OUR TIMES: Out of the Workplace, into Community by Jennifer Huang


Chinese Workers Network event

I recently read an article by Justin Kong entitled “The New Chinese Working Class and the Canadian Left” that reinvigorated a passion of mine — organizing immigrant workers.

As a child-immigrant myself, I grew up in Toronto and witnessed the incredible extensiveness of Toronto’s ethnic enclaves and the many immigrant communities that live and thrive here.

While my experiences and reflections as a Chinese-Canadian might be similar to those of other immigrant communities (and might translate into strategies for other groups), here I’ll focus on how we should be organizing for a political left in Chinese communities, because as Kong puts it, “the conditions for an immigrant left is ripe in the Chinese community.”

Kong believes that the defeat of the NDP in the 2015 federal election reveals an urgent need for those in the Canadian left to adjust their strategy, which should include supporting the development and building of “progressive, grassroots immigrant power.”

He notes that there is an opportunity to be seized right now within the Chinese diaspora, particularly with immigrants from China who have undergone the Communist Revolution, and have core understandings of class, capitalism and exploitation.

This understanding, coupled with the precariousness of work that Chinese workers find themselves dealing with in Canada, make the conditions ripe for organizing a political left. Kong states that “supporting and building the emerging immigrant left is to reverse the decades of decline of the Canadian left.” He poses that the hard part is now figuring out how we accomplish this goal.

Naturally, you can understand my excitement when I read Kong’s article, as I have just spent the last four years working as an organizer with the Toronto and York Region Labour Council, trying to do exactly that — organize Chinese union workers.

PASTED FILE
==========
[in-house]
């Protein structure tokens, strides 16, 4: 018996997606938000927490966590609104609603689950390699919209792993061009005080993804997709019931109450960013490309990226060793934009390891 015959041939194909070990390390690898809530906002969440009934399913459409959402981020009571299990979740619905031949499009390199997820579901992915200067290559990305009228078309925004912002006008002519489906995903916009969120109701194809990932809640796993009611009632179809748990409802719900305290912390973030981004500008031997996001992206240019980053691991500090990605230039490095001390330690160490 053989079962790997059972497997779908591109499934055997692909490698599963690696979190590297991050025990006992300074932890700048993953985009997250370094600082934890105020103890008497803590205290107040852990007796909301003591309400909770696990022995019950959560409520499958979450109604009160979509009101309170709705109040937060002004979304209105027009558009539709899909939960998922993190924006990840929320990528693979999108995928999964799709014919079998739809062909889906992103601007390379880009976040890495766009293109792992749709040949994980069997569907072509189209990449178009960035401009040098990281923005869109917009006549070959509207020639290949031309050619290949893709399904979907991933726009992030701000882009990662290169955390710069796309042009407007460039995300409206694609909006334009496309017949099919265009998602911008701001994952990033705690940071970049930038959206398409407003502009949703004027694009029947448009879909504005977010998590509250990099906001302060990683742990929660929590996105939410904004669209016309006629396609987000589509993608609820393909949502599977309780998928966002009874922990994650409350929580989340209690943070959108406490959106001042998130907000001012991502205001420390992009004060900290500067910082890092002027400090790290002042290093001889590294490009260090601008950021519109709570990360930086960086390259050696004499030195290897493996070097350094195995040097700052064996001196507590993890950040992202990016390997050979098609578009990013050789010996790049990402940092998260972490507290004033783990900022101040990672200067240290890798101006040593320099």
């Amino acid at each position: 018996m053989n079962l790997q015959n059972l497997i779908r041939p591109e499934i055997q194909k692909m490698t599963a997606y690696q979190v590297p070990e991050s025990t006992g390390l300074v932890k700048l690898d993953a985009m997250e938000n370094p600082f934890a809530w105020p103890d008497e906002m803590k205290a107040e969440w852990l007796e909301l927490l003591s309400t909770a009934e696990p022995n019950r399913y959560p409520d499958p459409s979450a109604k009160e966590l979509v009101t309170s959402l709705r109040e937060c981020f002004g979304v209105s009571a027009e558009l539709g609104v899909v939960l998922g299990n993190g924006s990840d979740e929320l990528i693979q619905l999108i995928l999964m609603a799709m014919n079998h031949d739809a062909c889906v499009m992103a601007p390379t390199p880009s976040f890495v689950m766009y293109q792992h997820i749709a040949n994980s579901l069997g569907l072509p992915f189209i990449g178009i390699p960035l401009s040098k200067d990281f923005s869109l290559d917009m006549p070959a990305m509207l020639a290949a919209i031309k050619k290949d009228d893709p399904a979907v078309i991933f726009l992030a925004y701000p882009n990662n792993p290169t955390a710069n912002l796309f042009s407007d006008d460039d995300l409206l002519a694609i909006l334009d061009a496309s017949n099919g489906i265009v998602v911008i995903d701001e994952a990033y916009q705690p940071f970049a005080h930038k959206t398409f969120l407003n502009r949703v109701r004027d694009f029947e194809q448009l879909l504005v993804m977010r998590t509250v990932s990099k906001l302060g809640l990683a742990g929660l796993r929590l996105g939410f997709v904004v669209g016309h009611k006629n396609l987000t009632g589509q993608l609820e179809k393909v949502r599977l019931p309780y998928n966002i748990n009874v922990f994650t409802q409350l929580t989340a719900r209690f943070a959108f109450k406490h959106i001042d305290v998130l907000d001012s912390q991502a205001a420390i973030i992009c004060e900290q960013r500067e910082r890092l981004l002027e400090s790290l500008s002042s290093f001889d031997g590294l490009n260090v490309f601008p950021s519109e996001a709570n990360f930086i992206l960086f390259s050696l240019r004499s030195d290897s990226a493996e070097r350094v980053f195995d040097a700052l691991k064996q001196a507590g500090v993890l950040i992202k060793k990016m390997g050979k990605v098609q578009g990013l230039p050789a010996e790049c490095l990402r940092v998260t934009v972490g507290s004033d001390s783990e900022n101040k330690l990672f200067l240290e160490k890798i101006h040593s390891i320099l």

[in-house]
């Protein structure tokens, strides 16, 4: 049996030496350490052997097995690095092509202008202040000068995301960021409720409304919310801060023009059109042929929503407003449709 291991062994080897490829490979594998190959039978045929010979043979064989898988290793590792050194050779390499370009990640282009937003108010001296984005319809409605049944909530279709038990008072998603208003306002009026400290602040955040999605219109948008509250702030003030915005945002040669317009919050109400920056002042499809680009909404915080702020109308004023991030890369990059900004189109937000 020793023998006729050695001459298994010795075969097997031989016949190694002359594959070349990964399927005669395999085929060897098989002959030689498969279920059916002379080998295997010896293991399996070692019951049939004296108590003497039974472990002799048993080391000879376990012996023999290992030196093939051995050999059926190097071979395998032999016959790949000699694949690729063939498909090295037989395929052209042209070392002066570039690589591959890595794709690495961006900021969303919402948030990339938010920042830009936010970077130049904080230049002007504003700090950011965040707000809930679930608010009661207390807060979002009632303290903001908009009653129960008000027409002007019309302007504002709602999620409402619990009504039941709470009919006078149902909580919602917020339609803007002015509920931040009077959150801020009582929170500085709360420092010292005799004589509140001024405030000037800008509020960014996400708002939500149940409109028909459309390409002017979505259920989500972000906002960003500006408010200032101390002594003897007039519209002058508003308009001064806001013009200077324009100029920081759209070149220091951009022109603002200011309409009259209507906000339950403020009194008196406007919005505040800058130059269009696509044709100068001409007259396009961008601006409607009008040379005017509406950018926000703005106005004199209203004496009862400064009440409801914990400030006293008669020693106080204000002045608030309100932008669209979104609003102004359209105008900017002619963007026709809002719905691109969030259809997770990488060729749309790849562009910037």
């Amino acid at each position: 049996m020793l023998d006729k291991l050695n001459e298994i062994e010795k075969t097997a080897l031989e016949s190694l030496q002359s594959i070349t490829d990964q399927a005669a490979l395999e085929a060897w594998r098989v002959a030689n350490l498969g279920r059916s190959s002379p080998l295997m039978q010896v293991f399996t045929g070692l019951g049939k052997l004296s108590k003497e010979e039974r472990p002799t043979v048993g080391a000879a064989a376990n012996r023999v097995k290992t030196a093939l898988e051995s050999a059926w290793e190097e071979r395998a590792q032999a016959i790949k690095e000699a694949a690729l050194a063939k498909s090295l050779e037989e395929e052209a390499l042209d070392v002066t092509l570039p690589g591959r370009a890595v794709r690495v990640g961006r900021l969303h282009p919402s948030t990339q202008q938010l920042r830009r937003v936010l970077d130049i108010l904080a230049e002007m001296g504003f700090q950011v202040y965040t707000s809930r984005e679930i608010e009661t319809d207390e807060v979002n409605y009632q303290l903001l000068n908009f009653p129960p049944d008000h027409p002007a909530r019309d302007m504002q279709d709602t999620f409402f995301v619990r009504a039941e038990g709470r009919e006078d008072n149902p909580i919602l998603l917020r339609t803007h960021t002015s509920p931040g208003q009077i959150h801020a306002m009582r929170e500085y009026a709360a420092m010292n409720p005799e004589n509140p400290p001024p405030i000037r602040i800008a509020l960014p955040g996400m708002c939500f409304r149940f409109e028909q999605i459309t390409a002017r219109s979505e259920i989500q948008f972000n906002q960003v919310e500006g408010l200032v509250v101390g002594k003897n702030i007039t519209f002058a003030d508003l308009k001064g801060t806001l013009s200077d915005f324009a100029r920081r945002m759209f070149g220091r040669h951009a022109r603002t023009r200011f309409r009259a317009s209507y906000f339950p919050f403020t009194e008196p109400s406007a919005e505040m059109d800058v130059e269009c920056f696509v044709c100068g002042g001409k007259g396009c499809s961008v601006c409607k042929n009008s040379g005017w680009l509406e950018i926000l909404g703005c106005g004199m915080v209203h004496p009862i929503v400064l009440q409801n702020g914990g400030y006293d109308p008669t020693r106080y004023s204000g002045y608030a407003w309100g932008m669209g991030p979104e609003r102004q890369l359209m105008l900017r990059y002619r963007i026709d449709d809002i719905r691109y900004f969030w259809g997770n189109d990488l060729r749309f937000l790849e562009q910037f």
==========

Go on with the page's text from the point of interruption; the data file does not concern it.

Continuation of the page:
Yes, you read that correctly — I wasn’t organizing Chinese workers into unions; rather I was organizing “the already organized.”

Much like Kong observes, I also noticed that for the most part, the Chinese community was — and is — very much unengaged with the Canadian left. Looking around, I could see that there were in fact many Chinese-Canadians who were union members, but that affiliation, for them, was invisible: they did not self-identify as union members.

My goal therefore was to develop trade-union consciousness among Chinese union members and foster a sense of trade-union pride. Without resources to go out into the community to do mass mobilizing, this was the easiest and least resource-intensive route (but I shall explain my vision of labour-community organizing later).

By working with our union affiliates to identify existing Chinese union members, we developed community ambassadors who could then reach out into the Chinese community and work to give unions a good reputation.

At the labour council, we developed the Chinese Workers’ Network (which has now also spurred the creation of a Filipino Workers’ Network, Tamil Workers’ Network and Somali Workers’ Network) by first asking local unions to identify Chinese union members from within their ranks.

We invited these members to Chinese-language events where we did education work about the importance of unions, demystified union structures and explained how members could get involved.

We also celebrated the many gains that the labour movement has achieved for Canada (debunking the myth that Canada is a naturally benevolent country with good social programs that no one really had to struggle for). Of course, these events were usually paired with good food as an incentive for folks to attend.

Faced with the hostility of Chinese media towards labour unions, we also partnered with the Elementary Teachers Federation of Ontario to do media training for Chinese union members — so that if and when a union member speaks to Chinese media, they are properly trained to speak from a worker’s perspective, and can help combat the vitriolic reporting of labour disputes by the Chinese press.

We started out with one or two handfuls of self-identified Chinese union members in 2011. Last I checked, we had over 500 Chinese union members.

We developed a translation committee who would translate articles about workers’ struggles into Chinese, and who would then put these up on our website, chineselabour.ca, along with other valuable resources including information on workers’ rights, the Employment Standards Act, and how to organize a union.